Thursday, February 6, 2014

Thinking Out of the Box

by Kari Diane Pike

The other day I posted a status on Facebook that said, " Must get out of this "bleh" attitude. I think my 'get up and go' left with the grans. I feel like I am in a glass box. I can see all the stuff I want to do, but keep running into an invisible barrier. Hmmm, I suppose if I can identify the nature of the barrier, I can determine how to get through it. LOL...Maybe I just need a nap. And chocolate."

Have you ever watched a mime pretend to be trapped in an invisible box? I Googled "mime in a box" and found this kid:

http://www.youtube.com/watch?v=dpfdok4W_RU

Like a mime in a box, I realized that I had created the feeling of being trapped. Even though I experienced events that seemed to prevent me from accomplishing my goals, my perceptions put up the barriers, therefore it made sense that I could take them down, or at least go over, around, under or through them. I just needed to be creative and think out of the box!

I began taking down the barriers by reviewing my goals and asking that question that still hangs on the front of my computer: Are my actions today moving me closer to where I want to be tomorrow? I analyzed my ultimate goal of being able to return to live with my Father in Heaven. What could I do today to get me closer to that goal tomorrow? Service. I had missed one of my ladies that I visit teach, so I dropped everything else I was trying to do and stopped by to visit her. 

The next day, my status said, "Yesterday, I posted a status about feeling out of sorts. Two things happened. I received uplifting messages from friends and I made myself reach out to someone else. I love the way reaching out to help lift someone else brings me closer to the top than anything else. After just 30 minutes of putting someone else at the top of my list, I felt renewed hope and tons of energy!

Feeling down today? Smile at a stranger. Wipe a tear. Call or visit someone else who needs a lift. Pay something forward. Forget yourself and rejoice in this miracle called life. I can't wait to see what happens next, because no matter what happens, everything is going to be okay. hugs~"


I have several writing goals and perceive as many barriers. The first one, of course, is to finish my research paper for my capstone class so that I can finally graduate from Brigham Young University. If I spent as much time writing the actual paper as I do stewing about what is keeping me from writing, I would have a novel written by now. I only need 10 pages. If I write one page a day, I can have that paper written in less than two weeks. So what barriers do I keep putting up? I  realize now that fear is one of them. What purpose will I have when I am finished with school? How will I justify sitting at the computer and doing research and writing things that have meaning if I'm not being held accountable? Finishing school also means a change in the way I mentally define myself. While I am completing my degree, I am a student. What will I be when I finish?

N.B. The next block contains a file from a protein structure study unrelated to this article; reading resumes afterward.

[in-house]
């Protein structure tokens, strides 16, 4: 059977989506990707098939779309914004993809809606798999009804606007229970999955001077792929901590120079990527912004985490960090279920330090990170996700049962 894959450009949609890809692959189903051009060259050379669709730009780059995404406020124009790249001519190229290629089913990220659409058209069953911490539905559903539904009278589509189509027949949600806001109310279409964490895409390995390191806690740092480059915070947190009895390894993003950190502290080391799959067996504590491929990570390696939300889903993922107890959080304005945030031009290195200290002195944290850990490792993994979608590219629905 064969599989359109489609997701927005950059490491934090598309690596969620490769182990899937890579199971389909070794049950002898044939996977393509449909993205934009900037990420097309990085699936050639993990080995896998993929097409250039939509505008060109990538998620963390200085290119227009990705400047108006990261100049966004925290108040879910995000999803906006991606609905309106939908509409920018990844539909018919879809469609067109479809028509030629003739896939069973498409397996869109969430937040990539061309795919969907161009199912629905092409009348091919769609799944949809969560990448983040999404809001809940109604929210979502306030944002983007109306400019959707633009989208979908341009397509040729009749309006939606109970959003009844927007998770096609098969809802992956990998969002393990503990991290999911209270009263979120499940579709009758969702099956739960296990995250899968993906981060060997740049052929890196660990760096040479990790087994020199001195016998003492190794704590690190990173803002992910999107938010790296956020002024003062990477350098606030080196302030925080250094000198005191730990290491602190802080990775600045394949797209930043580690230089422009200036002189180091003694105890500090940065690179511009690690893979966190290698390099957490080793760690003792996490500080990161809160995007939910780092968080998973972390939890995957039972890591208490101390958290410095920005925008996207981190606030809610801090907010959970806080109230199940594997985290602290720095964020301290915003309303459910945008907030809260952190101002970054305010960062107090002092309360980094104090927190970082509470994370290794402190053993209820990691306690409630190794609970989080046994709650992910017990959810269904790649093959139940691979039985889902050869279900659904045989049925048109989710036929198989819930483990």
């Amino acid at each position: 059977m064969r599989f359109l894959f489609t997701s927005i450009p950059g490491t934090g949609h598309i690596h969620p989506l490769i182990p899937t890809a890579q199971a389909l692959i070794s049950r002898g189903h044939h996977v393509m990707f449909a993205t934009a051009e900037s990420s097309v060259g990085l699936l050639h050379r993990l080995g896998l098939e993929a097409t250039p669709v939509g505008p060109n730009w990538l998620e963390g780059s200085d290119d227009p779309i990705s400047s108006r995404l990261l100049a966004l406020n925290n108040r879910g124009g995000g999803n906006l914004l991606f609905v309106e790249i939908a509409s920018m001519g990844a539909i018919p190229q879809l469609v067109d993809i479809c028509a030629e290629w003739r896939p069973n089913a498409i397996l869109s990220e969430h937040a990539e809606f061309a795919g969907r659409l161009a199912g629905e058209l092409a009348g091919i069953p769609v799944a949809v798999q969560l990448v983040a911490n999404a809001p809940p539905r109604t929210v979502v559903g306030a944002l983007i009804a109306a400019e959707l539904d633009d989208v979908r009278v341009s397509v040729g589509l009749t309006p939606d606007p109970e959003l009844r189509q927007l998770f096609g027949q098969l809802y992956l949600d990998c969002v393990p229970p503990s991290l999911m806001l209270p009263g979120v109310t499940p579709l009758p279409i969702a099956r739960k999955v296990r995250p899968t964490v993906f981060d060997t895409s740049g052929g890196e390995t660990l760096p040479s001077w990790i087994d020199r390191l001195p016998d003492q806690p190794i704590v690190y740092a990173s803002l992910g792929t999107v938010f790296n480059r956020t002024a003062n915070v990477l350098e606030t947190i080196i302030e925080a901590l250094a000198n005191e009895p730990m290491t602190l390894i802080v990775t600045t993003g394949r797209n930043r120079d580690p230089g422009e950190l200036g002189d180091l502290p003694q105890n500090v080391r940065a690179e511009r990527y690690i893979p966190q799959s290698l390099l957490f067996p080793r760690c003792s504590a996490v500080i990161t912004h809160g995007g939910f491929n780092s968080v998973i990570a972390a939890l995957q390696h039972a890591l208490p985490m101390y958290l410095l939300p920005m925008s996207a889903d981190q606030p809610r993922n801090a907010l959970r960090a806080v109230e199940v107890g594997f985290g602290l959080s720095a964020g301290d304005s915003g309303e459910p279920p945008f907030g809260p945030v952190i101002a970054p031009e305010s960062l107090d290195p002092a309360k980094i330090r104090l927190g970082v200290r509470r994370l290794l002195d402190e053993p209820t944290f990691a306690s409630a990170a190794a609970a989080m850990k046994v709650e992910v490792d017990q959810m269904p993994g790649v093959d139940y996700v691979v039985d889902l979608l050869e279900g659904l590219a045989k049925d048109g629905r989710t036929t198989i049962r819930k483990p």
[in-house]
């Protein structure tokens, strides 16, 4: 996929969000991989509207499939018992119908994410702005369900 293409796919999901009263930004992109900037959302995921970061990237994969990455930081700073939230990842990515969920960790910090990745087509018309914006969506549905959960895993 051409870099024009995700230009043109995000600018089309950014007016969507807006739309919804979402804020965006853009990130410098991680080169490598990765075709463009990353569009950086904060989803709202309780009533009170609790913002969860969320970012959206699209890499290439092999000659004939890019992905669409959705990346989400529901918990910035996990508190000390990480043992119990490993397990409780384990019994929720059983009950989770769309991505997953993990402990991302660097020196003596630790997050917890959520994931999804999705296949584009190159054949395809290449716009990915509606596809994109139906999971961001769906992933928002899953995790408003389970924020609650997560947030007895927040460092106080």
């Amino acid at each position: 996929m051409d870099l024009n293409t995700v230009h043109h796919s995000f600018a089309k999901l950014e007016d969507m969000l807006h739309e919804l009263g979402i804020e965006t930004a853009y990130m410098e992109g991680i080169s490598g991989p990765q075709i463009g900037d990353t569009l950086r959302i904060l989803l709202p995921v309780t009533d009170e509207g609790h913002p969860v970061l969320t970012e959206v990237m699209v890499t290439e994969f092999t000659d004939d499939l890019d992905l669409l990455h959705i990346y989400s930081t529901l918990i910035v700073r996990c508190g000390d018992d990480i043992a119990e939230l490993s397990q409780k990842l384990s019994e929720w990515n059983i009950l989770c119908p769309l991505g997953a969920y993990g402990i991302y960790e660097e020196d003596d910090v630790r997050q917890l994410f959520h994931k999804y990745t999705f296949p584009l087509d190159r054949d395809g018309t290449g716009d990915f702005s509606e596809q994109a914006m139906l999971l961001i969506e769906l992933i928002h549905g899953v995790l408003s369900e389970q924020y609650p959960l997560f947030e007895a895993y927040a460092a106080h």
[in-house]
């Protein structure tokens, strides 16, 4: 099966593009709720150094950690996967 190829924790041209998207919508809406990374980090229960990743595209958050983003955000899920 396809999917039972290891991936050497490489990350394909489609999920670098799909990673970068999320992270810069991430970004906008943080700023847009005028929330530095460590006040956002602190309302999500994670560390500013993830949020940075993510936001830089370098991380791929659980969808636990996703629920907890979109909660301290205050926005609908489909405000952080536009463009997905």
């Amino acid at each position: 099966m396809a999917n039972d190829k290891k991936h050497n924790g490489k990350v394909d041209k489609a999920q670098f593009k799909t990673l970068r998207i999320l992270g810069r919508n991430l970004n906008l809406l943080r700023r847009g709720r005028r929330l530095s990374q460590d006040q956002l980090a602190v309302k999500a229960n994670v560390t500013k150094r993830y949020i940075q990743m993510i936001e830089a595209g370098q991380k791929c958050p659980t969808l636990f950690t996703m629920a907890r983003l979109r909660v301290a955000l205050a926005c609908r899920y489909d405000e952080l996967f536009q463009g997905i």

Then I remember. Learning is a life long process. Actually, I think learning is an eternal process. I will always be a student. I will never stop learning.(Someday I'll post a few of those questions I have for God when I get to the other side.) And yes, it's okay if I have to learn some things over and over again. The point is that I keep trying - that I never give up. 

When I'm finished with my degree, I will have a whole new set of choices before me. I can use my research and writing time to finish my book projects. I think I have used school as an excuse, or another barrier, for not getting them written. As long as I had to do "homework" I had a reason for not completing them. Besides, I'm a really good student. I'm comfortable in the success I have experienced in this role.

Let's face it. A "reason" is a lot easier to face than the fact that I am scared and feel like I'm not a good enough writer to get published. Yeah, there's that fear factor again. Being stuck in a box is much more comfortable than having my fears exposed. At least that way, those fears seem invisible - until I realize that I'm in a glass box - and everyone else can see through my walls. Exposure can be a really good motivator. Breaking down the barriers and overcoming those fears is a lot more productive than dying of embarrassment.

Now, all that said, I also know that what other people think is not important. I am unique. There is no one else just like me. My experiences are like no one else's. Sharing my perspective can help someone else conquer their invisible barriers. 

I am a daughter of a Heavenly Father who loves me, and I love Him. No effort, however small, goes unnoticed or unappreciated by Him. He sent His beloved Son, Jesus Christ, to make up for where I lack. I can do the best I can with what I know and leave the rest in His hands - His mighty hands - and know that no matter what happens, everything is going to be okay.

hugs~

2 comments:

  1. Kari--Thank you so much for this. I read your posts on Facebook and could really relate--and I felt the invisible glass box was such a great analogy. I, too, have lots of the same issues you do, although in different contexts. Thanks for sharing your wisdom. Forward without fear is my new battle cry!

    Wendy Archibald

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  2. Kari, aren't you glad we have an eternity to work things out. I want to learn and know so much. But I try to remind myself here is Heavenly Father first, service next. One day I'll know how to create an earth, just not today.

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